It was also used as a lingua franca in the region that extends from present-day Egypt to present-day Pakistan between 600 BCE and 600 AD (Murad 1974, Abdu 1997, Bae 2004). One of the Aramaic dialects is Syriac, the Christian version of Western Aramaic.
Like Arabic and Hebrew, Syriac is a Semitic language that has a consonantal writing system in which consonants are represented but vowels are frequently omitted. Like its Arabic counterpart, Syriac writing is cursive and is written from right to left; however, unlike the Arabic letters, which can have up to three different shapes depending on their positions (initial, medium, final), the Syriac letters, like the Hebrew letters, can have at most two different shapes depending on whether the letter is in final position or not. Like Hebrew, Syriac has 22 consonants; in addition, there are five vowel diacritics which are placed above the consonants and which are divided into two groups, short and long, as can be seen in Table 1 below:
Syriac literature, which was highly affected by Greek influence, burgeoned between the third and eighth centuries AD. In fact, it was through Syriac that Greek learning and thought were passed on to the Islamic world; it was Syriac scholars who translated the late Hellenistic science texts from Syriac into Arabic.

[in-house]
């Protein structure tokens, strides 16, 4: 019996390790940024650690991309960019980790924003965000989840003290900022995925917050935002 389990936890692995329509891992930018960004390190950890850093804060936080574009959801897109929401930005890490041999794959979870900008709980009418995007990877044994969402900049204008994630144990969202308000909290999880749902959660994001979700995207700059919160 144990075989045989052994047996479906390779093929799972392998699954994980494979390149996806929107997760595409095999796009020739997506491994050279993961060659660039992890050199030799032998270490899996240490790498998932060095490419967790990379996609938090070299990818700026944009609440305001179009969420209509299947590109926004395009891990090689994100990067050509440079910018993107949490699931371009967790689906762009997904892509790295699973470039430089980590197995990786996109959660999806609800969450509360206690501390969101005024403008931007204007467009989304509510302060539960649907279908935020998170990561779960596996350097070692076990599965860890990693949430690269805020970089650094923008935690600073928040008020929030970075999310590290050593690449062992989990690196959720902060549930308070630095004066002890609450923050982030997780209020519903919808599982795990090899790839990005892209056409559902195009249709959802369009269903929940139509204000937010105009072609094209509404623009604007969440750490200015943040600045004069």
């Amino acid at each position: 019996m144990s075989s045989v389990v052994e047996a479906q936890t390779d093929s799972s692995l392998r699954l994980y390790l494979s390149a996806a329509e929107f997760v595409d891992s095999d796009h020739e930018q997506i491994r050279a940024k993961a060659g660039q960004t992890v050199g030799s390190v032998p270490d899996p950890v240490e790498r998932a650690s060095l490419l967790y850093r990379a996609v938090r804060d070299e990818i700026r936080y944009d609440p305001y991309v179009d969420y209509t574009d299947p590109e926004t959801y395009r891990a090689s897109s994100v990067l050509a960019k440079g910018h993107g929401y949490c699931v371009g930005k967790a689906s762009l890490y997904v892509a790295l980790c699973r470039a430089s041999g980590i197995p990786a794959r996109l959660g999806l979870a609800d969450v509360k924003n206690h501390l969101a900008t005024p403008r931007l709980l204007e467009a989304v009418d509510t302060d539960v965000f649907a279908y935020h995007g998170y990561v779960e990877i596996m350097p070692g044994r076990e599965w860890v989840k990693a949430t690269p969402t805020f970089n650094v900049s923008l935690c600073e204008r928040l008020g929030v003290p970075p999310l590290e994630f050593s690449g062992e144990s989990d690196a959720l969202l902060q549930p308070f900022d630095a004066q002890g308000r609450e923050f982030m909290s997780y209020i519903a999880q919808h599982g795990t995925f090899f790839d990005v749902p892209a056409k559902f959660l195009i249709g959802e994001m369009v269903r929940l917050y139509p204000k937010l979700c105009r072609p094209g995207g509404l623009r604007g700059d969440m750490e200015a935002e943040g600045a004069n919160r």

Nevertheless, following the Arab invasion of the Levant in the 7th century AD, Syriac began to decline (Barbi 2000, Wright 2001, Clocksin and Fernando 2003, Sandy 2008). Today Syriac is still spoken in some villages in Syria and Turkey and among some members of the Aramean Syriac Orthodox community in Jerusalem, the Aramean Maronites of Cyprus ( Kur maketis area),Sweden Aramean Syriac community and in other parts of the world. Despite its decline, Aramaic Syriac has been maintained as the sacred language of some Christian communities, such as Aramean Syriac Catholics, Aramean Syriac Orthodox, and Aramean Syriac Maronites
Besides being the sacred language of Maronites and Syriac Orthodox, Aramaic Syriac is also the ancestral language of both communities. This is what makes it more
important to their identity than is, e.g. Greek to Arabic-speaking Greek (Sandy 2008).
Orthodox or Latin to Arabic-speaking non-Uniate Catholics, as the ancestors of these peoples spoke Syriac rather than Greek or Latin.
Aramaic Syriac is still spoken until today in some villages where our Aramean Maronites, Catholics, and Orthodox nation live but we believe that this is not enough and it should be taught to all our children worldwide in all communities in Lebanon, Israel, and the Diaspora such as USA, France, Brazil, etc... This will make our nation alive again and be known to the whole nations.